In the figures of the drawing, the numeral 9 designates the lower portion of a cast, showing how the shoe will completely enclose the same. It will thus be apparent that the present shoe not only gives protection against the weather but it also provides ahelp to the wearer of the cast in walking and in protecting the body against the shocks incident to the wearing of such a cast.

It will, of course, be understood that in making these shoes or boots, the same will be provided in several different sizes in order to fit casts of varying sizes.

It will be apparent that when the bumper device is secured beneath the foot of the wearer of the cast, the main or high portion of the bumper will be located just below the arch of the foot near the heel so that the heel of the foot will be raised and will be held in a position which will make it easy for the wearer of the cast to walk and he will be protected from jarring and the cast will be protected against breaking. It will also be apparent that where the bumper is formed as an integral part of a boot or shoe as shown, the foot of the wearer and the lower part of the cast will be well protected against the weather.

What is claimed is:

1. A foot supporting and cast protecting means, comprising a bumper body of resilient material designed to be positioned beneath the sole of the foot, the body having a length extending longitudinally of the foot, and means for securing said body to the foot, the body having its major height located beneath the arch of the foot, said body having a ground engaging portion having a longitudinally convex form and transversely convex.

2. The combination with a leg cast, of a boot or shoe formed to be worn over the cast and comprising an upper portion, and a sole portion having a central downwardly extending part providing a lift beneath the arch portion and the forward part of the heel.

3. A boot or shoe designed to be worn over a cast, comprising an upper portion, and a. sole portion having a central downwardly extending part providing a lift beneath the arch portion and the forward part of the heel, said lift being in the form of a rib extending longitudinally of the center of the bottom of the shoe and having its maximum height substantially directly beneath the arch of the shoe.

4. A shoe for use over a cast, comprising an upper, a sole portion, a rib-like body extending longitudinally of the center of the bottom of the sole from a point adjacent the toe to and terminating adjacent the forward part of the heel, said rib-like body being longitudinally downwardly arcuate and having its maximum height substantially directly beneath the arch of the shoe.

5. A shoe for use over a cast, comprising an upper, a sole portion, a rib-like body extending longitudinally of the center of the bottom of the sole from a point adjacent the toe to and terminating adjacent the forward part of the heel, said rib-like body being longitudinally downwardly arcuate and having its maximum height substantially directly beneath the arch of the shoe, said body being of resilient material.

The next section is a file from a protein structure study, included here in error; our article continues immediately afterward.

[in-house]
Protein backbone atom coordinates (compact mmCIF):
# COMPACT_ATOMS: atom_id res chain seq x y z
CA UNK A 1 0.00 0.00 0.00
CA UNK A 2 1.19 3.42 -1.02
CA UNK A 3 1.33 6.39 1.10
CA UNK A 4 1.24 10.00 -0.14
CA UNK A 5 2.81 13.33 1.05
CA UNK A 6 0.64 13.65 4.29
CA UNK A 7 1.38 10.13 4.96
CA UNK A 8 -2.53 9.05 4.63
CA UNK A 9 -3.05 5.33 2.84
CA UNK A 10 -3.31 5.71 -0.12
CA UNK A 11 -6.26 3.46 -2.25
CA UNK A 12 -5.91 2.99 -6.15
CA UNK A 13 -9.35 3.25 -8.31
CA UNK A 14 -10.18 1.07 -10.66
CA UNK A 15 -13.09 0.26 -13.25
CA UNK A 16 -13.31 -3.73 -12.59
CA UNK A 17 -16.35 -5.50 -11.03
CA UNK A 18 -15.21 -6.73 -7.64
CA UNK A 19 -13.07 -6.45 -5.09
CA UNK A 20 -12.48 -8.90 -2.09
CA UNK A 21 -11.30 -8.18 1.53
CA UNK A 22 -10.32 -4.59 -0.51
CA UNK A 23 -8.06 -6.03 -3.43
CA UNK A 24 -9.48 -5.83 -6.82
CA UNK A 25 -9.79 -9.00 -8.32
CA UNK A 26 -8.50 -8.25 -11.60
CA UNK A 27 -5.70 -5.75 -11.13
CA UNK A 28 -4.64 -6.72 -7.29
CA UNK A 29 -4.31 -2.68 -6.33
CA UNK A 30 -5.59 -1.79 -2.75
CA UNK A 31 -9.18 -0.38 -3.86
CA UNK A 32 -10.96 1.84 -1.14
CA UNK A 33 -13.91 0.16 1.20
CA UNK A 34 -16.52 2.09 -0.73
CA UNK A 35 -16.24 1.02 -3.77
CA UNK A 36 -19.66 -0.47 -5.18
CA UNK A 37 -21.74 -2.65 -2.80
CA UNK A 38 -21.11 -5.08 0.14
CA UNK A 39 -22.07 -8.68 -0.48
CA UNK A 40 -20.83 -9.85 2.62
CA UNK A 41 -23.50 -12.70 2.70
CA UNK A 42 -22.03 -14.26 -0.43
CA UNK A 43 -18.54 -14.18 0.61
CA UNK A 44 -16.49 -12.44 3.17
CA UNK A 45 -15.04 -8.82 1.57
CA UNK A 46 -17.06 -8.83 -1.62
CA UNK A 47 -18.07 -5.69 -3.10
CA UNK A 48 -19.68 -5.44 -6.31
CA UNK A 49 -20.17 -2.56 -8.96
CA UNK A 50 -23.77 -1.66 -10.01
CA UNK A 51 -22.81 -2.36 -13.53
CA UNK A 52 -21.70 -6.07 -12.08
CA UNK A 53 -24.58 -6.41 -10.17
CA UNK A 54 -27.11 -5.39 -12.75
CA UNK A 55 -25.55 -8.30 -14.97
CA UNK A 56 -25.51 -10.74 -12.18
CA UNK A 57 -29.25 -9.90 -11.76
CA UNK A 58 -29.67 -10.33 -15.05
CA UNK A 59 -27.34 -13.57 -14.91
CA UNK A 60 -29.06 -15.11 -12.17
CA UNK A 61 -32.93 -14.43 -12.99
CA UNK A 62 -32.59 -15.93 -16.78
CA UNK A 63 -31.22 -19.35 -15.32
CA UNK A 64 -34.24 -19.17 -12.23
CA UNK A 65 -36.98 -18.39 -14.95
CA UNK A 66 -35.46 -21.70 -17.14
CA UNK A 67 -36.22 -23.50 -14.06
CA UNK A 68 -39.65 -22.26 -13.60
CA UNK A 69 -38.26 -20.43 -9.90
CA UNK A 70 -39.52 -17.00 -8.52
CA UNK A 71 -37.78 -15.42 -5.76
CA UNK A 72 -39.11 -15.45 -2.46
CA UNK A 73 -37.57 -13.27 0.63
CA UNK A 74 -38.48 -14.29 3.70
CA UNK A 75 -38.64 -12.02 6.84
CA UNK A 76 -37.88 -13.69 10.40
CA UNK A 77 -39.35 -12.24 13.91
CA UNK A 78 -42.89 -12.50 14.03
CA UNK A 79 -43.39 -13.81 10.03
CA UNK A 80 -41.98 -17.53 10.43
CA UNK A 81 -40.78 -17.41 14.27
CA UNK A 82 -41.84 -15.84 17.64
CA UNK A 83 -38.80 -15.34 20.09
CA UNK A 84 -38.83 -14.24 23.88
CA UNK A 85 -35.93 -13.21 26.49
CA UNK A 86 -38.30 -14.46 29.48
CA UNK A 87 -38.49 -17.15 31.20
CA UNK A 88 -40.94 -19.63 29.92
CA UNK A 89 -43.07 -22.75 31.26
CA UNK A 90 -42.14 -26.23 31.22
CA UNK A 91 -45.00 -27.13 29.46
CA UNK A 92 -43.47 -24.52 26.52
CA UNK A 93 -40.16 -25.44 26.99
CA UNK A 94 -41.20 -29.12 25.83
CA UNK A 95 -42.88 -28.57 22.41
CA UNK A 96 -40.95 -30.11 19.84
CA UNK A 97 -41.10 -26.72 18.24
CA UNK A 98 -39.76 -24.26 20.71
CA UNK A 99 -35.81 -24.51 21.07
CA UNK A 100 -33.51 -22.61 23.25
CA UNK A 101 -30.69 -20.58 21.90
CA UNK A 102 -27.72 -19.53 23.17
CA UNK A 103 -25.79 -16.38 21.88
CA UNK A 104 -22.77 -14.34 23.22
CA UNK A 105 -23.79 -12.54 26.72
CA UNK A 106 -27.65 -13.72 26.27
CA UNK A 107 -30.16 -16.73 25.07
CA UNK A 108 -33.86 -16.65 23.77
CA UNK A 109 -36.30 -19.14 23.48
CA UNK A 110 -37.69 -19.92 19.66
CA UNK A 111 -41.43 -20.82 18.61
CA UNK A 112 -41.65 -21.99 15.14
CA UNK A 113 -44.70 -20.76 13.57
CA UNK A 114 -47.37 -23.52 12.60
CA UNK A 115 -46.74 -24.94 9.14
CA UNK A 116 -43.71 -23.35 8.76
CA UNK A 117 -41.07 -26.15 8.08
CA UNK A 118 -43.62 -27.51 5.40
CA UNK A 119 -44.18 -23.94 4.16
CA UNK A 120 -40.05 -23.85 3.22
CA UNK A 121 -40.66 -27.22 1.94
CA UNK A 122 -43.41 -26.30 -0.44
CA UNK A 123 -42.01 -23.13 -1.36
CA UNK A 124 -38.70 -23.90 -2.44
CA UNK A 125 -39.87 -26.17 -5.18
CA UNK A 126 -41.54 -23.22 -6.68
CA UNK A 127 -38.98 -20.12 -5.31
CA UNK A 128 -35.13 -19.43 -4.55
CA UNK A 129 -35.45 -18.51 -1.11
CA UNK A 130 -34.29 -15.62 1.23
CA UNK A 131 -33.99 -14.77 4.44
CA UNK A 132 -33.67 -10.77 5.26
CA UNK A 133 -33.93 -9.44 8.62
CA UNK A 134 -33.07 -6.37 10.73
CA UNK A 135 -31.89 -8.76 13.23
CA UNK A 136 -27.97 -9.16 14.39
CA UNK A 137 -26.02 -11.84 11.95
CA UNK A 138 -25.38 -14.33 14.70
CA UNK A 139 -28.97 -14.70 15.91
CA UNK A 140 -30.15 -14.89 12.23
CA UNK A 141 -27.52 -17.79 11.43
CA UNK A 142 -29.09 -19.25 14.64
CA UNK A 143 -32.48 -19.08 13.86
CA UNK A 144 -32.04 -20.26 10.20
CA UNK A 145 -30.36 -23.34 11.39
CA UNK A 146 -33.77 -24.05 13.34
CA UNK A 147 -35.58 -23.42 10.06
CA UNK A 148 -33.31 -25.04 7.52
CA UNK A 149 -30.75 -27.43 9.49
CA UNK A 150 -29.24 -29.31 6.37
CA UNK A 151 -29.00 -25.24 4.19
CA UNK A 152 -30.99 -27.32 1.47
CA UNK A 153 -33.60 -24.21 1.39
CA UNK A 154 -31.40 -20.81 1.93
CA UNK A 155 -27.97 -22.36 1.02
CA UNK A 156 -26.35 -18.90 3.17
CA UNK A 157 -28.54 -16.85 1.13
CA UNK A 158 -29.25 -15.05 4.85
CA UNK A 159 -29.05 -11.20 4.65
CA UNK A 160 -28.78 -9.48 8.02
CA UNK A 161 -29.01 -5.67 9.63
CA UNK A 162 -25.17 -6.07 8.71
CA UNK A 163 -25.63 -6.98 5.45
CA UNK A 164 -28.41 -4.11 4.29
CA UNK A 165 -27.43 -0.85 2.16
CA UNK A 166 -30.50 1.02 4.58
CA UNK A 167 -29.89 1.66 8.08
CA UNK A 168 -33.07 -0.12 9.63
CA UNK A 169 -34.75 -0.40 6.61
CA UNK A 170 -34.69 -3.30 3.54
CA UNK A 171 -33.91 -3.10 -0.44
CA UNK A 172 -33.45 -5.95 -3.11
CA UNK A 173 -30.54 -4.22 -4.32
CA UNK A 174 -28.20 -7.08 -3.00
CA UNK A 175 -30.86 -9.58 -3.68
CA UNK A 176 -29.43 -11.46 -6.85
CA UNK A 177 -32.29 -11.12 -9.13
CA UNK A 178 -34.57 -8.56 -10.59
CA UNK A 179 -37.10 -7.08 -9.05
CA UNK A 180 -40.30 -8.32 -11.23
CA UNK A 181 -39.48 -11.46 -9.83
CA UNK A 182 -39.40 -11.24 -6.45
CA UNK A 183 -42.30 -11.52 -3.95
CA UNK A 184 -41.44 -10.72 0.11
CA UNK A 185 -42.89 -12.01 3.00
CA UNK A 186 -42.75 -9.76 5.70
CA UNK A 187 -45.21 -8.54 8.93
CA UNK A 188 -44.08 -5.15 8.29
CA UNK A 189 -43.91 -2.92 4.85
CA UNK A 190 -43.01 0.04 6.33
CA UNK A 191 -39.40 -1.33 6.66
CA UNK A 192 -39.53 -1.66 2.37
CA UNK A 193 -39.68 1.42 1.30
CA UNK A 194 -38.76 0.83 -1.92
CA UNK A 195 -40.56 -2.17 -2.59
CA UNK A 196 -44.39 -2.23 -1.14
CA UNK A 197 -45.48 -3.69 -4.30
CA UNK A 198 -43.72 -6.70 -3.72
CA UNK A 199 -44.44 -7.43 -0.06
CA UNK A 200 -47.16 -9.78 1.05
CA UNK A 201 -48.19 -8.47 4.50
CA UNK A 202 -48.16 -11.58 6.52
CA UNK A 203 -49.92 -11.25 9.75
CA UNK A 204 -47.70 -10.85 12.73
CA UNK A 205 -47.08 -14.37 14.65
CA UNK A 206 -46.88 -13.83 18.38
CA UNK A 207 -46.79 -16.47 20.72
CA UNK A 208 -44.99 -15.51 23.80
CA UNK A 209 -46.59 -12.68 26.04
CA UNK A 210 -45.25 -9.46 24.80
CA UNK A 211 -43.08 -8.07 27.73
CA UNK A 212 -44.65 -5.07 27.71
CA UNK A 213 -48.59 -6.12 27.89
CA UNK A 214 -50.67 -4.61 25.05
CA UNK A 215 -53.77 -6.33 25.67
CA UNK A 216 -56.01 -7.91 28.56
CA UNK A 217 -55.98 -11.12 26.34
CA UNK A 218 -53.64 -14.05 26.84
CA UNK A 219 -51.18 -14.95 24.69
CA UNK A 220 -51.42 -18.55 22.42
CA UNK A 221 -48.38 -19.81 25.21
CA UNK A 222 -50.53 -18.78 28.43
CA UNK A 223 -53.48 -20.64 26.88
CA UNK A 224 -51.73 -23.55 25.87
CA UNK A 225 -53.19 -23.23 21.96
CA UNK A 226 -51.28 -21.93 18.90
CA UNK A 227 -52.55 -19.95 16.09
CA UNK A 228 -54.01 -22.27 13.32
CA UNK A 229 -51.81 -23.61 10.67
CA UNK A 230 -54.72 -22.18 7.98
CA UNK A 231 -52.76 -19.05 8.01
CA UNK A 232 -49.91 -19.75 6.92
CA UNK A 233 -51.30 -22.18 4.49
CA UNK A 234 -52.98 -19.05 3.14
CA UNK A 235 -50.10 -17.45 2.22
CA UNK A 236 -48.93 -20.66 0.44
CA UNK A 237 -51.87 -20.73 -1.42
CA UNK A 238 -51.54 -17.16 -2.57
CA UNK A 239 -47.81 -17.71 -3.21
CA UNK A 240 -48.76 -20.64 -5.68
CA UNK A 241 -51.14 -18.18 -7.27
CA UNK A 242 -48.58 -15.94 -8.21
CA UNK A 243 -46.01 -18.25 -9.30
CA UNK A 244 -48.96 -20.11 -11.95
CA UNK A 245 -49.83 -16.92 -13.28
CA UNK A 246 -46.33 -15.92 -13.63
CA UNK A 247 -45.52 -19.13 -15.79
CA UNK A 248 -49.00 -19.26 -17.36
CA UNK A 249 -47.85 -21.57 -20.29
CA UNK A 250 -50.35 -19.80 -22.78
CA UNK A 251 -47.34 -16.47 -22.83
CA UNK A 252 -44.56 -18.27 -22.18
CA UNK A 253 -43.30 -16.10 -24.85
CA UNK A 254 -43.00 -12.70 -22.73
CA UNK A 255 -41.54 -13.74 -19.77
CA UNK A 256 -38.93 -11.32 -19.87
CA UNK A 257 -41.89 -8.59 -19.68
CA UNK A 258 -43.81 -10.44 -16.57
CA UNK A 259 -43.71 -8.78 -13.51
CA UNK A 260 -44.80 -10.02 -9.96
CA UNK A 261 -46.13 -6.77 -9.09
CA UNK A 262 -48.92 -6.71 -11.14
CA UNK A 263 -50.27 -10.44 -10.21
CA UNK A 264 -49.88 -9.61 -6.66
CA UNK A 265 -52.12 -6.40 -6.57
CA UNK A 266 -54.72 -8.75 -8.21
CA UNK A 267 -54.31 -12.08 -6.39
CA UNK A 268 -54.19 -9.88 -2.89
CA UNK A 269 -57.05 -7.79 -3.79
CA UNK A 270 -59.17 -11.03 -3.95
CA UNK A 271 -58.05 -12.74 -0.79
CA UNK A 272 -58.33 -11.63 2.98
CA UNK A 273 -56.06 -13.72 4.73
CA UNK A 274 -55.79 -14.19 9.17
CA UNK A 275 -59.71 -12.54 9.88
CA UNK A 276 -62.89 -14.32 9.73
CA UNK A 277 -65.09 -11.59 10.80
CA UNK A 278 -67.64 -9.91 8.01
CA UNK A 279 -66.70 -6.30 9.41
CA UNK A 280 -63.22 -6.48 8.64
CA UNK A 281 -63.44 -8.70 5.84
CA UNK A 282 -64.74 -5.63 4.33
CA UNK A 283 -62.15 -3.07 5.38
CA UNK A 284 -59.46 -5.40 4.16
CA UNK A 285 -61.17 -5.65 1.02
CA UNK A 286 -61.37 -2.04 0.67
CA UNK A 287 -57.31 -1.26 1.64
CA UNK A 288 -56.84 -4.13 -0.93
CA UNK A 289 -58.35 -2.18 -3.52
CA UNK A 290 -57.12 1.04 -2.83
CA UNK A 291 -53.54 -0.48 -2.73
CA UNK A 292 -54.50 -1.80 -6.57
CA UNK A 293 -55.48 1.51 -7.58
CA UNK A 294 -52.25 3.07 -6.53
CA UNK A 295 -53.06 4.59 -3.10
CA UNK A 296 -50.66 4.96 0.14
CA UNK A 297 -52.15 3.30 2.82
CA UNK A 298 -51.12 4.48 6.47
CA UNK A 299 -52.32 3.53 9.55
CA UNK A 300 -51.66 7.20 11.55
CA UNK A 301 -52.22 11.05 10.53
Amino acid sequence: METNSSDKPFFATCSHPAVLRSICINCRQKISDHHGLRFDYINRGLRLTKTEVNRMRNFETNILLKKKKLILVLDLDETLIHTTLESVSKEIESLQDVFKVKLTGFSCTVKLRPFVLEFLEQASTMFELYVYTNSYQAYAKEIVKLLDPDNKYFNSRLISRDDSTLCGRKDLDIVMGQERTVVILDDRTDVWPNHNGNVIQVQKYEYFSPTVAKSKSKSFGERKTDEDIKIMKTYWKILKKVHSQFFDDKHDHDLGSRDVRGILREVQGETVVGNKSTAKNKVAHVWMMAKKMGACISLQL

6. A shoe for use over a cast, comprising an upper, a sole portion, a rib-like body extending longitudinally of the center of the bottom of the sole from a point adjacent the toe to and terminating adjacent the forward part of the heel, said rib-like body being longitudinally downwardly arcuate and having its maximum height substantially directly beneath the arch of the shoe, said body being transversely arcuate and being formed of resilient material such as rubber and the like.

JOHN R. VASKO.

Referenced by
Citing PatentFiling datePublication dateApplicantTitle
US2949912 *Nov 24, 1959Aug 23, 1960Matthew ShapiroFracture splint covering
US3735758 *Jun 7, 1971May 29, 1973M NovotneyFoot and ankle cast enclosure
US3785374 *Jul 13, 1972Jan 15, 1974H LipsonSealable container for liquid flotation of cast-bound limbs
US3802424 *Mar 13, 1972Apr 9, 1974Newell ACast protective device
US4005704 *Sep 3, 1975Feb 1, 1977Christoph StohrDevice for the foot end of a leg cast
US4378793 *May 26, 1981Apr 5, 1983Kenneth D. DriverRemovable ankle brace
US4414759 *Dec 9, 1980Nov 15, 1983Morgan R DeanOrthopedic shoe
US4567678 *Apr 20, 1981Feb 4, 1986Morgan R DeanOrthopedic shoe
US4572169 *Apr 3, 1984Feb 25, 1986Kenneth D. DriverRemovable lower leg brace
US4774775 *Jul 15, 1987Oct 4, 1988Pruitt Walter LSki-boot walker accessory
US4899468 *Jan 29, 1986Feb 13, 1990Richbourg Henry LSole for cast shoe
US4978304 *Aug 21, 1989Dec 18, 1990Alexander Dean DTraining aid for shoelace tying
US5452527 *Feb 11, 1993Sep 26, 1995Medical Specialties, Inc.For providing a more normal gait
US5507106 *Jun 17, 1994Apr 16, 1996Fox; MarcusFor strengthening muscles, tendons and ligaments of leg and foot
US8256146 *Apr 30, 2008Sep 4, 2012The Stride Rite CorporationInfant shoes
US8567094Feb 11, 2010Oct 29, 2013Shoes For Crews, LlcShoe construction having a rocker shaped bottom and integral stabilizer
WO2009082248A1 *Dec 24, 2008Jul 2, 2009Charles HaggieA walking aid
WO2011106145A2Feb 8, 2011Sep 1, 2011Gore Enterprise Holdings, Inc.Reinforced elastomers
Classifications
U.S. Classification36/81
International ClassificationA61F13/04
Cooperative ClassificationA61F13/043
European ClassificationA61F13/04C2